Antifungal therapy was initiated with voriconazole 200 mg twice daily, and the lumbar vertebrae were temporarily immobilised with a corset. The lumbar pain diminished, and after a few weeks, daily activities could slowly be expanded with careful physiotherapy training. A control MRI in July 2007 still showed a spondylodiscitis with disruption of the disci, but the abscess had disappeared. In January 2008 she was treated with solumedrol for the suggestion of an acute rejection and in addition, OKT-3, a monoclonal CD3 antibody (muromonab-CD3), was administered. One month later a CMV reactivation occurred for which valgancyclovir was given.
A follow-up MRI (Figure 1) that was performed in December 2009 showed disappearance of active signs of spondylodiscitis. Signs of a destructed disk were the only remaining abnormalities seen on MRI. There were no signs of toxic side effects (liver transaminases were only slightly elevated) after prolonged voriconazole therapy in this patient, and she tolerated it very well. It was decided to discontinue her treatment with voriconazole after three and a half years of antifungal therapy. Unfortunately, this year, she again experienced some lumbar pain and a very recent MRI showed signs of a relapse at lumbar level 1 twelve months after discontinuation. We again started voriconazole treatment. The effect of this treatment has to be evaluated yet.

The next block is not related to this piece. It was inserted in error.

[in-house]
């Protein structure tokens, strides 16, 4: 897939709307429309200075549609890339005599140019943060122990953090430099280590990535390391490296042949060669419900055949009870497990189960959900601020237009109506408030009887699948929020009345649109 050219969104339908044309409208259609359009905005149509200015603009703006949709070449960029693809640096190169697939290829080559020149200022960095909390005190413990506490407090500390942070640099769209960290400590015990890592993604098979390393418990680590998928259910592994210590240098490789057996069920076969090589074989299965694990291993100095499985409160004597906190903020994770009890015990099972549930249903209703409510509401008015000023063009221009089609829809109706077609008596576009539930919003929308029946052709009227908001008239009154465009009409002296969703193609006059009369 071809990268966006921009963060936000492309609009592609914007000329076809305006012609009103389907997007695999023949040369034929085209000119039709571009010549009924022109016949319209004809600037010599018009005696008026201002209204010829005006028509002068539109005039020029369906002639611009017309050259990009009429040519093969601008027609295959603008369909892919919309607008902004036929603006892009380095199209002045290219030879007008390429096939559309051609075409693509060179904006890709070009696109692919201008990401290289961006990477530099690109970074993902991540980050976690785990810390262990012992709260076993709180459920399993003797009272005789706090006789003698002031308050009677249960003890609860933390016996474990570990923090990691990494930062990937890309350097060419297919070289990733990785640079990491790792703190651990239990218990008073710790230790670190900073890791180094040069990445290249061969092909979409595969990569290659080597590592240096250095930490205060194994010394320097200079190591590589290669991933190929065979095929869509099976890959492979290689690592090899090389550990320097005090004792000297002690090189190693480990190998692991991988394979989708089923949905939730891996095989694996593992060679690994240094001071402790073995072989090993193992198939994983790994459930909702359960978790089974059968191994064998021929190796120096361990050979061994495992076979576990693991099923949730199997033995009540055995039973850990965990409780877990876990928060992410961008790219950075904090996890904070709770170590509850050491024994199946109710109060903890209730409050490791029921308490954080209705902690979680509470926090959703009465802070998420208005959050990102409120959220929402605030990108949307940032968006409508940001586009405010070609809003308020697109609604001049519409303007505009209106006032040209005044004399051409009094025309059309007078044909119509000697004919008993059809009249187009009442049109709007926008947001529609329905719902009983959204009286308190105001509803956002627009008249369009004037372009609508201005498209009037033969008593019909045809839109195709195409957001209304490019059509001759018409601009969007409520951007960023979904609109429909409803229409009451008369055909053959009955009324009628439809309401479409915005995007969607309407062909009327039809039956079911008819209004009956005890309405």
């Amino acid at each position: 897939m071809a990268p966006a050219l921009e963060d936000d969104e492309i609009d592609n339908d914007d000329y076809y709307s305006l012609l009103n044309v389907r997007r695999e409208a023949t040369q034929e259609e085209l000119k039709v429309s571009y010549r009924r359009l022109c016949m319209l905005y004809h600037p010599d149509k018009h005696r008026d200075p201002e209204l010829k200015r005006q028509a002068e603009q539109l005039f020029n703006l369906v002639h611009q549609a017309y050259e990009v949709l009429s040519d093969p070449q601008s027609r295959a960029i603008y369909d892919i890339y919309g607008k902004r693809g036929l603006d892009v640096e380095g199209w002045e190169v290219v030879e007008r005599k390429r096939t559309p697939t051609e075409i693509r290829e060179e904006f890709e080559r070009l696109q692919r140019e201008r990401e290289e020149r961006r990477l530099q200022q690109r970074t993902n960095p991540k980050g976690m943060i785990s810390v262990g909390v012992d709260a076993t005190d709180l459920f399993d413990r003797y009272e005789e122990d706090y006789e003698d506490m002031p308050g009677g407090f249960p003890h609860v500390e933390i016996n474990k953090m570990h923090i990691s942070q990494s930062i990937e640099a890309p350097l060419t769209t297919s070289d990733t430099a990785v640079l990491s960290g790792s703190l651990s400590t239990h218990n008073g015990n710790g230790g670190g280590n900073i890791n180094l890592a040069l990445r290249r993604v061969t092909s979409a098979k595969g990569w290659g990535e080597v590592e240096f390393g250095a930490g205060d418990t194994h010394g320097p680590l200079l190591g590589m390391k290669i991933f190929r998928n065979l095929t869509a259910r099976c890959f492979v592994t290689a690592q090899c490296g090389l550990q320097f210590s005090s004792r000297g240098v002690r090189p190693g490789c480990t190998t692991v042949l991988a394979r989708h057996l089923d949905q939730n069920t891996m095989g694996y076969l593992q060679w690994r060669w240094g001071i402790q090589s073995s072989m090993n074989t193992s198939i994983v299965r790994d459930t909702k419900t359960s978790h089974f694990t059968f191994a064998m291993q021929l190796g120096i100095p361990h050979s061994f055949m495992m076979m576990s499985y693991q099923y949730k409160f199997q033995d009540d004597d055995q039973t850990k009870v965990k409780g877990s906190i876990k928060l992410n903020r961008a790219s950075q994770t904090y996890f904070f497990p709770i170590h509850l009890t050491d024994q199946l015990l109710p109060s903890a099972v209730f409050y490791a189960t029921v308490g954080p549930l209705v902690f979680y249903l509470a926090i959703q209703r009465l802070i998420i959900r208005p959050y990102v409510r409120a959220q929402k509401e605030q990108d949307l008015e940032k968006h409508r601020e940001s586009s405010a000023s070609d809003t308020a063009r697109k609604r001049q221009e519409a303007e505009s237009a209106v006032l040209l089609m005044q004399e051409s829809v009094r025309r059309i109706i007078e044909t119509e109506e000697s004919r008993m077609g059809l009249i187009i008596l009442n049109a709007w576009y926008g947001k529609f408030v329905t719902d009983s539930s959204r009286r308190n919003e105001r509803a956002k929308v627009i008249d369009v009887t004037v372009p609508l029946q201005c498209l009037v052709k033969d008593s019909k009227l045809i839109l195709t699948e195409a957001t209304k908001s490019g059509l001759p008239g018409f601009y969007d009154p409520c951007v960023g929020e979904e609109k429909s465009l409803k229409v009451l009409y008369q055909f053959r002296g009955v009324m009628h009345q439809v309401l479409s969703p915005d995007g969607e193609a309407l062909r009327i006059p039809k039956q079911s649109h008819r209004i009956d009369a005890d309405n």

Scedosporium apiospermum is a filamentous mold present in soil, sewage, and polluted waters [2, 5]. Up to quite recently, it was considered the anamorph (asexual stage) of the mould Pseudallescheria boydii, but recent taxonomical studies have revealed that in fact, two different but very closely related species exist . S. apiospermum can be distinguished from the anamorph of P. boydii through its inability to assimilate D-ribose and the fact that it does not have a sexual stage. The infections caused by the two species are, however, similar, as are their susceptibility patterns and current treatments.